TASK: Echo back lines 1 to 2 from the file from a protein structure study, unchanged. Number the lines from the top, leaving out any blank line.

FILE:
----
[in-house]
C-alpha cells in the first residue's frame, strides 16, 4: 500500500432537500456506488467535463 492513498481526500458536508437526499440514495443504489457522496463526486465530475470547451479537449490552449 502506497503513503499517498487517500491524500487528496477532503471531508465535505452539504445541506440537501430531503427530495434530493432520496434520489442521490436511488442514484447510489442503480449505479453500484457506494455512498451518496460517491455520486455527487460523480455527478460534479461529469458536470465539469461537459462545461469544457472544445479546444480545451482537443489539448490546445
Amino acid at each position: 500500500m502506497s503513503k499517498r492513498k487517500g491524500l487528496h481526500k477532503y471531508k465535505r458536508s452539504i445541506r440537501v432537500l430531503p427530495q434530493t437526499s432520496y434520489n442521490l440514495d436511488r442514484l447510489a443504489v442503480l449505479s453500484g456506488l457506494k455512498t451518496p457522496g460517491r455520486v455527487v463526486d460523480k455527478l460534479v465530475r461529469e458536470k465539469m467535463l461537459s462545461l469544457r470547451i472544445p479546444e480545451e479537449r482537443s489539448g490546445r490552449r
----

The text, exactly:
[in-house]
C-alpha cells in the first residue's frame, strides 16, 4: 500500500432537500456506488467535463 492513498481526500458536508437526499440514495443504489457522496463526486465530475470547451479537449490552449 502506497503513503499517498487517500491524500487528496477532503471531508465535505452539504445541506440537501430531503427530495434530493432520496434520489442521490436511488442514484447510489442503480449505479453500484457506494455512498451518496460517491455520486455527487460523480455527478460534479461529469458536470465539469461537459462545461469544457472544445479546444480545451482537443489539448490546445